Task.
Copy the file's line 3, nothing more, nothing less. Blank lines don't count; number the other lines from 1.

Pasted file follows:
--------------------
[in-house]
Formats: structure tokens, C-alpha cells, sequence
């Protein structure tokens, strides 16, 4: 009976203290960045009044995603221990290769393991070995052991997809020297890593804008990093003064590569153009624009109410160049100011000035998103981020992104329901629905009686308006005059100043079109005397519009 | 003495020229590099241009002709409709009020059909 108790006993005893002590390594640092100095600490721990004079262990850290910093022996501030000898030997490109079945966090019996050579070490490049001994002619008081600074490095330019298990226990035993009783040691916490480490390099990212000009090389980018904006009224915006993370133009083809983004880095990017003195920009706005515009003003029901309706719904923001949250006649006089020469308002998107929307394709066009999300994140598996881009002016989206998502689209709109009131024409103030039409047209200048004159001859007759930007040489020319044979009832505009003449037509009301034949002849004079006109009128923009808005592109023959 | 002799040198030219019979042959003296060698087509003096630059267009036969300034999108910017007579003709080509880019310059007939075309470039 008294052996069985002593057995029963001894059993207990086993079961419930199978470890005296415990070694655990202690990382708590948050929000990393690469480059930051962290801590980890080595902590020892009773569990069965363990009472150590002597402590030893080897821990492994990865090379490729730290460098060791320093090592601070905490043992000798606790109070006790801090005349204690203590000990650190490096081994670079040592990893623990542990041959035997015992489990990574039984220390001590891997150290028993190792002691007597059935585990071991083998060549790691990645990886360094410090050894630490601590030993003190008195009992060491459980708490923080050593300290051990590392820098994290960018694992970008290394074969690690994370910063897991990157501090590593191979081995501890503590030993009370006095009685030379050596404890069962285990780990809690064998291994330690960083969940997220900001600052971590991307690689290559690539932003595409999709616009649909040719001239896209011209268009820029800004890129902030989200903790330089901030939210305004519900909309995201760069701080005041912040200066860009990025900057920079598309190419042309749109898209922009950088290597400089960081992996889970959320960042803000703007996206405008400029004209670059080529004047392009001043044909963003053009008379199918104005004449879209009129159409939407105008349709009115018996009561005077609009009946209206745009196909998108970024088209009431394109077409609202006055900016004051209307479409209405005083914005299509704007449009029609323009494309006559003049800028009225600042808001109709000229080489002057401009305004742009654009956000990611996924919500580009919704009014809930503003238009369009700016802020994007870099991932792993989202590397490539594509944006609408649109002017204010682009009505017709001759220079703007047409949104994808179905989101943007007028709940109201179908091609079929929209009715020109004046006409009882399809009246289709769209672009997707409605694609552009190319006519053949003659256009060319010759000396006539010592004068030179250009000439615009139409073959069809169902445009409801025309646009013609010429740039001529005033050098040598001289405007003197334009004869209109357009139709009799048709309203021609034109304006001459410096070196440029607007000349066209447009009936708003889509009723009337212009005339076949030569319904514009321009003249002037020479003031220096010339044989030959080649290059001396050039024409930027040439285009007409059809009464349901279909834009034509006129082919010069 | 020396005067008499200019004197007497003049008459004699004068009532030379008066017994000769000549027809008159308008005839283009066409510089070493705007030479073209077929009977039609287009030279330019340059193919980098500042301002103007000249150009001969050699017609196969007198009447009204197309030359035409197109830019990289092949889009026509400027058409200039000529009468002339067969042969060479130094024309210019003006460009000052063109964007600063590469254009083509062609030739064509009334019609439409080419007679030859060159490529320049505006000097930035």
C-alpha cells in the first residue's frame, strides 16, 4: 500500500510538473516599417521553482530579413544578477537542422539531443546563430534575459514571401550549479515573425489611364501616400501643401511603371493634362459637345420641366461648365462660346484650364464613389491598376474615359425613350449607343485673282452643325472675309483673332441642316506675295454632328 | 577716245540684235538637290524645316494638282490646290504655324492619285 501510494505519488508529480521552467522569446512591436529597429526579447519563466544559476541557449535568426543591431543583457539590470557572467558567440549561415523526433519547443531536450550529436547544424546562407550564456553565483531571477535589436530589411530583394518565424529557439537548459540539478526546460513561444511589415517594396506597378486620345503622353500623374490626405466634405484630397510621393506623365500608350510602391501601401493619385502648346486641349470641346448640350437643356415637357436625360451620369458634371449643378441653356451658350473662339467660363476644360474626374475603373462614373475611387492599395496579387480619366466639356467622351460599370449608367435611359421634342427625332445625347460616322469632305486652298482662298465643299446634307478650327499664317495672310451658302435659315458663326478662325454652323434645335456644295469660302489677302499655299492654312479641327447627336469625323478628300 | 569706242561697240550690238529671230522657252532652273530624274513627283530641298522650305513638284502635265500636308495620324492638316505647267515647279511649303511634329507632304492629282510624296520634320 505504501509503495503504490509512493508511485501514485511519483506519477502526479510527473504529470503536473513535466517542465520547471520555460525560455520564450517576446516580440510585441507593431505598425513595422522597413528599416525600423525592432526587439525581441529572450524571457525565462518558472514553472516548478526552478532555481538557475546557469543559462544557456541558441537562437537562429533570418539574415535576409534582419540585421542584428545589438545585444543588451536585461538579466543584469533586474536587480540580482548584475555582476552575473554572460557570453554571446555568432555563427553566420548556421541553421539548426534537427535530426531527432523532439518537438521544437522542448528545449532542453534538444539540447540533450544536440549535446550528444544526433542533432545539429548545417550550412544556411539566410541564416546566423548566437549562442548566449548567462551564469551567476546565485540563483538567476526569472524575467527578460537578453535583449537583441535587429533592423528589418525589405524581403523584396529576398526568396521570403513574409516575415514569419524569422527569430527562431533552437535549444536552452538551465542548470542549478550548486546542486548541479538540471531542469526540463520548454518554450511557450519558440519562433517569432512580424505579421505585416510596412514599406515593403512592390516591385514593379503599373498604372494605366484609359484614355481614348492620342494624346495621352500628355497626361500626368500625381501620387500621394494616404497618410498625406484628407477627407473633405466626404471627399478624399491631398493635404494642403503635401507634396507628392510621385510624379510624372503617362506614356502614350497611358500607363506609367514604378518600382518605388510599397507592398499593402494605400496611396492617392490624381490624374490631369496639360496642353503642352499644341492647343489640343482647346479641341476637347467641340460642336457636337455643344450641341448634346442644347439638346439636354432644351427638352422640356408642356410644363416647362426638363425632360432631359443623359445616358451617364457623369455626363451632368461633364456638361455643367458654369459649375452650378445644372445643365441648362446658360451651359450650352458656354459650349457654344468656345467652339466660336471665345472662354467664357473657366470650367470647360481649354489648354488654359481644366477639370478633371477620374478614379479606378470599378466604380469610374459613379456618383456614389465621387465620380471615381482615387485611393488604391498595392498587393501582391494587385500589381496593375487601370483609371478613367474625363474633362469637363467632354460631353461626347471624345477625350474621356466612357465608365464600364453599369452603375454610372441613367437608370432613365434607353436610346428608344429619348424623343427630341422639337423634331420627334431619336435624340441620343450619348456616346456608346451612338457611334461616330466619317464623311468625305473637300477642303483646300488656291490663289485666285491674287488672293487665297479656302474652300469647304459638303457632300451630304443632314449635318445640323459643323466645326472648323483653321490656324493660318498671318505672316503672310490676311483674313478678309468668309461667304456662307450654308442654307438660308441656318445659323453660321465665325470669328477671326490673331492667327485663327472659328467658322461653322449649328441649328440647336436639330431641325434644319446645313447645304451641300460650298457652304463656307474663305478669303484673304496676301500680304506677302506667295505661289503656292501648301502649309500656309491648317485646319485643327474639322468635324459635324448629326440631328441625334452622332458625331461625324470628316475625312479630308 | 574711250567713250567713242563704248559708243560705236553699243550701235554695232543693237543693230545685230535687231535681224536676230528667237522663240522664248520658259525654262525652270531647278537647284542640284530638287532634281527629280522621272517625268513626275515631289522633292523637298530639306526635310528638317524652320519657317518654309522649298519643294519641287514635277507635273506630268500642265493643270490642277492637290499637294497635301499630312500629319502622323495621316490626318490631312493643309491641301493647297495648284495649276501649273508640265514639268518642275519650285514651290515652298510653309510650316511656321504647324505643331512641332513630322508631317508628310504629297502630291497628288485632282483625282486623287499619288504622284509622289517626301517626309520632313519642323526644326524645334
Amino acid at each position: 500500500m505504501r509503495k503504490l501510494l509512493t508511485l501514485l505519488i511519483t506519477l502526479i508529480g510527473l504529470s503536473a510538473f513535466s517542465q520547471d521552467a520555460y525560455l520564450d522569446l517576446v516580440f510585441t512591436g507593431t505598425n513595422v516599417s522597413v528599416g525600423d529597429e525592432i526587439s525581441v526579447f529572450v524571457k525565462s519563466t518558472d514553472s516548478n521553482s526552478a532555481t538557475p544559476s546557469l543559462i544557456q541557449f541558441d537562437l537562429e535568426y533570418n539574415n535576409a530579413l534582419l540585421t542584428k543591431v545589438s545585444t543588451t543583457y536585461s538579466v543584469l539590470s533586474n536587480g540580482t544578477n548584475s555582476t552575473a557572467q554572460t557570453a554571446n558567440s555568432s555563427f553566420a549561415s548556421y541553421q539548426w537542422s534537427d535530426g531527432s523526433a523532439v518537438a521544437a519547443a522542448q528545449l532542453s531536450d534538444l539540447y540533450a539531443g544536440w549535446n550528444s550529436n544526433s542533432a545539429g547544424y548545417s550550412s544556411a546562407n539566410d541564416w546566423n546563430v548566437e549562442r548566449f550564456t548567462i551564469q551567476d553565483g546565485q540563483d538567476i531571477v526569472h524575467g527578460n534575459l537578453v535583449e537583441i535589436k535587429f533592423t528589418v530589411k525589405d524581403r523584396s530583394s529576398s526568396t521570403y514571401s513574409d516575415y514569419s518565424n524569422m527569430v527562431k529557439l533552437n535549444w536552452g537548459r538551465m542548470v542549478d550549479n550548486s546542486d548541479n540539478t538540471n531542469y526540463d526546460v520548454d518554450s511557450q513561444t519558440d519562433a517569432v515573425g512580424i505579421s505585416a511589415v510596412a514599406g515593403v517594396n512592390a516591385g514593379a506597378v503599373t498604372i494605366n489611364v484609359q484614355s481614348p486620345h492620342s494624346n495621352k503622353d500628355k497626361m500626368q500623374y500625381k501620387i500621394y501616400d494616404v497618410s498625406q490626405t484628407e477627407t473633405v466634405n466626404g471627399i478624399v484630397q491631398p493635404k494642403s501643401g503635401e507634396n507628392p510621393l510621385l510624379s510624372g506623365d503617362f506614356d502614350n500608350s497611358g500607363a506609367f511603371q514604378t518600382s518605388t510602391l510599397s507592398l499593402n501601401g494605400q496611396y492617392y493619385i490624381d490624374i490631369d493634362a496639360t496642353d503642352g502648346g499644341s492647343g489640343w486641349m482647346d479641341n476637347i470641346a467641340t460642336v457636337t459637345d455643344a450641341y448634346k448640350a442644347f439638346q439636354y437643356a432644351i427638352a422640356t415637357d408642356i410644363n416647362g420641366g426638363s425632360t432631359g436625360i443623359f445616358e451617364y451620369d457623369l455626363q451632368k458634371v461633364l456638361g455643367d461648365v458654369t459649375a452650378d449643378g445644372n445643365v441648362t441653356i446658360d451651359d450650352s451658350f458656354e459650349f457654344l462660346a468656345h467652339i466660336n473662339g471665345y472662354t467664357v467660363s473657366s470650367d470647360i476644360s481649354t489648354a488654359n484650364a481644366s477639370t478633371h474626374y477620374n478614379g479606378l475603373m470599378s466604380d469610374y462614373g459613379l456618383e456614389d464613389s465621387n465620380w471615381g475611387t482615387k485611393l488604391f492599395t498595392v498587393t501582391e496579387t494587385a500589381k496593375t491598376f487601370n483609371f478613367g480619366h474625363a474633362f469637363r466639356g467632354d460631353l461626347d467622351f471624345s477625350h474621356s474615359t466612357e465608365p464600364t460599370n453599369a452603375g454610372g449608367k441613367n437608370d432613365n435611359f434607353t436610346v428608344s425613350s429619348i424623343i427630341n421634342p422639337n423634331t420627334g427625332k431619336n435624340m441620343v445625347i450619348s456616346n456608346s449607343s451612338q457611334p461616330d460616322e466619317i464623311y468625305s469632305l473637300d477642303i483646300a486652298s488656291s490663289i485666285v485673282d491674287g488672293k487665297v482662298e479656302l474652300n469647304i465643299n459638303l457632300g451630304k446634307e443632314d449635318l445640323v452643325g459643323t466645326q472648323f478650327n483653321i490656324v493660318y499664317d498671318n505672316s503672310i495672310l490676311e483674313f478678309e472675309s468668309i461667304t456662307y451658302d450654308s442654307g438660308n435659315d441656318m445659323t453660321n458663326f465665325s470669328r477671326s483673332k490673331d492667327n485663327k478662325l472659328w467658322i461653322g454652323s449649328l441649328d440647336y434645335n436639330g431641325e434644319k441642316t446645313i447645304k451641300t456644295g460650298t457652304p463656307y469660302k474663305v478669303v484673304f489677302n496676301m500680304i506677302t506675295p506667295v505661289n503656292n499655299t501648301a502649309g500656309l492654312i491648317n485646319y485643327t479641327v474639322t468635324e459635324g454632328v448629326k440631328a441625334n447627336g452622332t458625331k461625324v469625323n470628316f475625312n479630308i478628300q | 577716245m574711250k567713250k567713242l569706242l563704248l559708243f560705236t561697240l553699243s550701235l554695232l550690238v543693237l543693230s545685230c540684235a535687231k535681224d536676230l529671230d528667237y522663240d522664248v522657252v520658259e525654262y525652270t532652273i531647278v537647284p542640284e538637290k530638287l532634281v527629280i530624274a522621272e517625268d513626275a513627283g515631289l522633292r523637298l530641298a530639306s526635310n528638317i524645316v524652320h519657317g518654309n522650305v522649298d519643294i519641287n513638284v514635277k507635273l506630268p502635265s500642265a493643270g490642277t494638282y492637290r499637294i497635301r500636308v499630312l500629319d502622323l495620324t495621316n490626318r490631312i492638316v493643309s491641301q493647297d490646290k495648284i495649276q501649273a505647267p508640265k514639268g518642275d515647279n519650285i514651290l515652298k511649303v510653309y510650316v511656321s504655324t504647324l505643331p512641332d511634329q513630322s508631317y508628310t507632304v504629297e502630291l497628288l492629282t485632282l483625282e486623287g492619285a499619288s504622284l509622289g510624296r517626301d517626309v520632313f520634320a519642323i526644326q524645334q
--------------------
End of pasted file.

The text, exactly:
């Protein structure tokens, strides 16, 4: 009976203290960045009044995603221990290769393991070995052991997809020297890593804008990093003064590569153009624009109410160049100011000035998103981020992104329901629905009686308006005059100043079109005397519009 | 003495020229590099241009002709409709009020059909 108790006993005893002590390594640092100095600490721990004079262990850290910093022996501030000898030997490109079945966090019996050579070490490049001994002619008081600074490095330019298990226990035993009783040691916490480490390099990212000009090389980018904006009224915006993370133009083809983004880095990017003195920009706005515009003003029901309706719904923001949250006649006089020469308002998107929307394709066009999300994140598996881009002016989206998502689209709109009131024409103030039409047209200048004159001859007759930007040489020319044979009832505009003449037509009301034949002849004079006109009128923009808005592109023959 | 002799040198030219019979042959003296060698087509003096630059267009036969300034999108910017007579003709080509880019310059007939075309470039 008294052996069985002593057995029963001894059993207990086993079961419930199978470890005296415990070694655990202690990382708590948050929000990393690469480059930051962290801590980890080595902590020892009773569990069965363990009472150590002597402590030893080897821990492994990865090379490729730290460098060791320093090592601070905490043992000798606790109070006790801090005349204690203590000990650190490096081994670079040592990893623990542990041959035997015992489990990574039984220390001590891997150290028993190792002691007597059935585990071991083998060549790691990645990886360094410090050894630490601590030993003190008195009992060491459980708490923080050593300290051990590392820098994290960018694992970008290394074969690690994370910063897991990157501090590593191979081995501890503590030993009370006095009685030379050596404890069962285990780990809690064998291994330690960083969940997220900001600052971590991307690689290559690539932003595409999709616009649909040719001239896209011209268009820029800004890129902030989200903790330089901030939210305004519900909309995201760069701080005041912040200066860009990025900057920079598309190419042309749109898209922009950088290597400089960081992996889970959320960042803000703007996206405008400029004209670059080529004047392009001043044909963003053009008379199918104005004449879209009129159409939407105008349709009115018996009561005077609009009946209206745009196909998108970024088209009431394109077409609202006055900016004051209307479409209405005083914005299509704007449009029609323009494309006559003049800028009225600042808001109709000229080489002057401009305004742009654009956000990611996924919500580009919704009014809930503003238009369009700016802020994007870099991932792993989202590397490539594509944006609408649109002017204010682009009505017709001759220079703007047409949104994808179905989101943007007028709940109201179908091609079929929209009715020109004046006409009882399809009246289709769209672009997707409605694609552009190319006519053949003659256009060319010759000396006539010592004068030179250009000439615009139409073959069809169902445009409801025309646009013609010429740039001529005033050098040598001289405007003197334009004869209109357009139709009799048709309203021609034109304006001459410096070196440029607007000349066209447009009936708003889509009723009337212009005339076949030569319904514009321009003249002037020479003031220096010339044989030959080649290059001396050039024409930027040439285009007409059809009464349901279909834009034509006129082919010069 | 020396005067008499200019004197007497003049008459004699004068009532030379008066017994000769000549027809008159308008005839283009066409510089070493705007030479073209077929009977039609287009030279330019340059193919980098500042301002103007000249150009001969050699017609196969007198009447009204197309030359035409197109830019990289092949889009026509400027058409200039000529009468002339067969042969060479130094024309210019003006460009000052063109964007600063590469254009083509062609030739064509009334019609439409080419007679030859060159490529320049505006000097930035």